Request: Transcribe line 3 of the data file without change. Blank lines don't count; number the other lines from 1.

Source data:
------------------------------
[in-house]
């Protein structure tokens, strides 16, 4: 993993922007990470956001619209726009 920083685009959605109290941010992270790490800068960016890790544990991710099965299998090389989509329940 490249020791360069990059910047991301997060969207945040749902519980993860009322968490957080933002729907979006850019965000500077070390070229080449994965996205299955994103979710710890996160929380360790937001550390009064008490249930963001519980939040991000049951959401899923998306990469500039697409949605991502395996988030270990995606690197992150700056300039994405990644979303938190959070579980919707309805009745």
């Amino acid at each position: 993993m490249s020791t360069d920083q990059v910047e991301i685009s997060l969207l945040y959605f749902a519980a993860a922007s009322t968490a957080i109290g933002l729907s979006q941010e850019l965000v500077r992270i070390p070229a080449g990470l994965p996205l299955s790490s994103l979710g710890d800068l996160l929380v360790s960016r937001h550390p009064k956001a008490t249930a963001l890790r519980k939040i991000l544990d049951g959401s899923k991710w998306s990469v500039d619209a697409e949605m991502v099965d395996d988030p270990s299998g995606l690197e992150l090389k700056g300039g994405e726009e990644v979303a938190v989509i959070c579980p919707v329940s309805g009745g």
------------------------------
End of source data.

């Amino acid at each position: 993993m490249s020791t360069d920083q990059v910047e991301i685009s997060l969207l945040y959605f749902a519980a993860a922007s009322t968490a957080i109290g933002l729907s979006q941010e850019l965000v500077r992270i070390p070229a080449g990470l994965p996205l299955s790490s994103l979710g710890d800068l996160l929380v360790s960016r937001h550390p009064k956001a008490t249930a963001l890790r519980k939040i991000l544990d049951g959401s899923k991710w998306s990469v500039d619209a697409e949605m991502v099965d395996d988030p270990s299998g995606l690197e992150l090389k700056g300039g994405e726009e990644v979303a938190v989509i959070c579980p919707v329940s309805g009745g």